Maniyarayile Ashokan is a Malayalam drama comedy movie directed by Shamzu Zayba, and starring Jacob Gregory, Anupama Parameswaran, Krishna Sankar, Shine Tom Chacko and Anu Sithara.
Marriage, children and step-moms!
Maniyarayile Ashokan follows Ashokan, who really wants to get married. However, luck hasn’t been really on his side, and thus he is unable to find someone. In comes Shyama and the two fall in love with each other. That, too, gets quashed eventually, after which he marries a plantain tree to rid of his horoscope problem. This, however, gives rise to another problem.
This movie is sort of a mixed baggage. Maniyarayile Ashokan starts off sweet and sensitive, where we empathise with Ashokan, who really just wants to find someone special in life. His cousins and friends have all found someone, but luck really isn’t on his side. When Shyama comes along, his luck seems to open up. Although her father is extremely abusive, the family agrees to their relationship after Shyama blackmails them. It’s an interesting watch. On one hand, you understand Ashokan’s sadness, on the other hand, we see how Shyama is so used to the abuse at the hands of her father.
However, the good times are short-lived when it is revealed that his horoscope is absolutely fatal. It doesn’t take long for that relationship to crumble, and the movie does well at focusing (for a while) on how problematic our Indian superstitions are. However, this is where the movie starts to go down for me.
Ashokan decides to marry a plantain tree at the behest of a priest, which, again, you sympathise with. You feel bad for his guy whose heart is at the right place. But we then, weirdly, focus on Ashokan literally falling in love with the tree. We focus on it for far too long, and it becomes too stretched.
We don’t know whether we should feel bad for him, laugh at his problem, or feel disturbed at his obsession with the tree. I, honestly, felt all three. At first, it seemed quirky, I felt bad for the guy. It then turned funny, with him going and literally speaking to the tree every day, and hugging it at odd hours. Then I was just disturbed when he called the tree’s fruits his children.
The most harrowing part of Maniyarayile Ashokan is the fact that the movie focuses on the tree plot for far too long. Not on how superstitions are bad, or how abuse is accepted as normal – on a romance between a tree and a man. I was, thus, more invested in watching Ratheesh and Rani’s love story. However, after this ludicrous plot, Ashokan finally does get married, which again picks up the movie, if only for a few minutes. It’s sweet to see his new wife and him hitting it off (and a brilliant cameo by a personal favourite actress!). I wish they had decided to cut the plant plot short and introduced more of this part.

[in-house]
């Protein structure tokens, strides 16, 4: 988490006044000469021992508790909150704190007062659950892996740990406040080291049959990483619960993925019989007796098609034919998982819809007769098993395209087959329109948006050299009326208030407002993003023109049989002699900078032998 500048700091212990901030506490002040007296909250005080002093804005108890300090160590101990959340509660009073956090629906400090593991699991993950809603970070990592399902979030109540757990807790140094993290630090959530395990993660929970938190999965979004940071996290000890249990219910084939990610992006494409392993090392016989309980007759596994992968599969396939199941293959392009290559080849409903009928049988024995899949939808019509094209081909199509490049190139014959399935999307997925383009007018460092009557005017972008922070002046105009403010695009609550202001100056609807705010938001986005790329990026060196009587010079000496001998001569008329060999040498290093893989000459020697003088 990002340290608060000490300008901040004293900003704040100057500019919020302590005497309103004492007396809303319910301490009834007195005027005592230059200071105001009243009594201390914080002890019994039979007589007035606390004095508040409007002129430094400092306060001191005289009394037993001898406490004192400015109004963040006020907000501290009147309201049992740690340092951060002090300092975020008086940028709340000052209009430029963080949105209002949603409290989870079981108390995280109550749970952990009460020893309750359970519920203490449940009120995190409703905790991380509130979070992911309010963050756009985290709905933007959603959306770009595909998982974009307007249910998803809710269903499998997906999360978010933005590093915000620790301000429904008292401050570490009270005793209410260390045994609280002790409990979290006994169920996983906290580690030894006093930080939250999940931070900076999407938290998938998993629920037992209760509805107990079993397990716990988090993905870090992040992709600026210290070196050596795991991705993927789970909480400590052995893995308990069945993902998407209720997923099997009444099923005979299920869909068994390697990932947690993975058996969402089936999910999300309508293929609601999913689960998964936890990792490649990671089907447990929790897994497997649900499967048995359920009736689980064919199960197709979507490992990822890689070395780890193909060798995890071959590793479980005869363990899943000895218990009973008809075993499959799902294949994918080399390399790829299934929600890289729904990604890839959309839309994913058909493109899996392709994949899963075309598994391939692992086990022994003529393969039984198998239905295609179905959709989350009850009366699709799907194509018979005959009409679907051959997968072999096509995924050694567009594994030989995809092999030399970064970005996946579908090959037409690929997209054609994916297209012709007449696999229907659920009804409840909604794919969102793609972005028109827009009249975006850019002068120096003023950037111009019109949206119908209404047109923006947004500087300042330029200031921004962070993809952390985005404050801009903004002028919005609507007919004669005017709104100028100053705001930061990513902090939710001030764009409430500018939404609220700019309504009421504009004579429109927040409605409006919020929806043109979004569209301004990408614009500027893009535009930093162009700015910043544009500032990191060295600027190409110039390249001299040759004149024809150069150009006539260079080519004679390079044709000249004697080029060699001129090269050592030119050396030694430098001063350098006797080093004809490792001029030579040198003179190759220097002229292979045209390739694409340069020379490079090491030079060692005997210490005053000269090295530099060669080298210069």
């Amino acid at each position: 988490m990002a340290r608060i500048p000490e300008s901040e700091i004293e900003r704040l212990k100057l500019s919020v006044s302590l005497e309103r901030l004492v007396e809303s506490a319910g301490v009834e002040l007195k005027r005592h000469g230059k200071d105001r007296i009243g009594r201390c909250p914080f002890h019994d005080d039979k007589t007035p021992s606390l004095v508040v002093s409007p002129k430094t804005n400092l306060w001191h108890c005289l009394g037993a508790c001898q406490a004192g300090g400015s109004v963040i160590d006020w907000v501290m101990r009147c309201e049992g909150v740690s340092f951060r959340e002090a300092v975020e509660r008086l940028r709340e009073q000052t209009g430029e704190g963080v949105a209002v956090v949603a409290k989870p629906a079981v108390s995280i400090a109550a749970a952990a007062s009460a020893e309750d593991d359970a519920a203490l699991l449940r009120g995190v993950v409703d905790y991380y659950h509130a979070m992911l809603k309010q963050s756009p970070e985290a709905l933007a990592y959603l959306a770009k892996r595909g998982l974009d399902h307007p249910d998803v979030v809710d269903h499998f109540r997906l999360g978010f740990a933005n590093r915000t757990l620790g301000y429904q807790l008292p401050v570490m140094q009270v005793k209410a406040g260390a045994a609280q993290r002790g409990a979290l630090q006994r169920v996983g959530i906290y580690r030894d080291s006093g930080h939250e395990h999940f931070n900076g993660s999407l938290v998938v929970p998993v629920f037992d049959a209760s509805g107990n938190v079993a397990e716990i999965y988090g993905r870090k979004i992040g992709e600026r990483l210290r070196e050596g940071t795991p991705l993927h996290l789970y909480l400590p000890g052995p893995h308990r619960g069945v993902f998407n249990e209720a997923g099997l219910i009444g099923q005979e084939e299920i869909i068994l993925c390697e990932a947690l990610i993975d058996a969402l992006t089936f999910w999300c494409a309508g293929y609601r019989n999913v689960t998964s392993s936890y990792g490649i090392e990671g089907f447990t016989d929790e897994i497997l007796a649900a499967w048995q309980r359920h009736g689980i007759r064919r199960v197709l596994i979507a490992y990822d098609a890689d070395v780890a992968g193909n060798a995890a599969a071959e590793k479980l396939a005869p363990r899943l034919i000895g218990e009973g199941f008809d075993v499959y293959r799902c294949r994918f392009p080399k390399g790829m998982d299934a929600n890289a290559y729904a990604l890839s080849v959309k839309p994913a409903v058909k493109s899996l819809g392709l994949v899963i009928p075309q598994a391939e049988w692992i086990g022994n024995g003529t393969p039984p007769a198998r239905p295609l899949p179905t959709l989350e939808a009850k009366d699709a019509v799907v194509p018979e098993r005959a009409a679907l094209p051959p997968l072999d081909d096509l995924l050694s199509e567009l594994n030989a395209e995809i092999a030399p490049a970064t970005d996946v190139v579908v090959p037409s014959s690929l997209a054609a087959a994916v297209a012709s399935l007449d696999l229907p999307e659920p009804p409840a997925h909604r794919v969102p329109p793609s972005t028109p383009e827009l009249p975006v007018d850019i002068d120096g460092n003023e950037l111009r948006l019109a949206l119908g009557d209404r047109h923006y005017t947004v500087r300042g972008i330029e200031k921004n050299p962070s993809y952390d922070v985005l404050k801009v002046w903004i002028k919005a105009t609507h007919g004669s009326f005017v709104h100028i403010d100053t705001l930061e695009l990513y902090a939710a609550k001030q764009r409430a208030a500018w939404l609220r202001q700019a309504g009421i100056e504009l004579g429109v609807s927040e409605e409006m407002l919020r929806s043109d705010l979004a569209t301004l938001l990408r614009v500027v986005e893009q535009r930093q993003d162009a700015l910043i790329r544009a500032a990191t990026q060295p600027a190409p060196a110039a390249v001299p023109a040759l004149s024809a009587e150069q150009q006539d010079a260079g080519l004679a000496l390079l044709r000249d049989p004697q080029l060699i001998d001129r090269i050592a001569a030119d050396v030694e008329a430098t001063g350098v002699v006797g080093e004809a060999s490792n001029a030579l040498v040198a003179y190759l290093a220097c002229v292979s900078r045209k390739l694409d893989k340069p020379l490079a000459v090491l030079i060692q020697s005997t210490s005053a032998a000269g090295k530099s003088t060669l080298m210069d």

However, the cinematography and acting are both really nice. The movie apparently takes place in a small Kerala village, which looks beautiful and it is announced aptly that there is love in its air. The lush green fields and beautiful lakes and rivers do give off an air of love and look wonderful. Acting from all the actors is really great as well, especially Anupama Parameswaran, who looks radiant as Shyama. All the female actors, specifically, look wonderful, although their character arcs seem to be non-existent.
Summing up: Maniyarayile Ashokan
I had high hopes for Maniyarayile Ashokan. A maiden production from Dulquer Salmaan’s production company seemed great, added bonus that it was releasing on Netflix. However, the movie left me disappointed. There was so much that could’ve been done with it. Even the plantain plot could’ve been taken somewhere, or they could’ve focused on the superstitious aspects. However, the movie did none of those things. Thus, even Dulquer Salmaan’s small cameo couldn’t save this messy film.
Maniyarayile Ashokan is streaming on Netflix.
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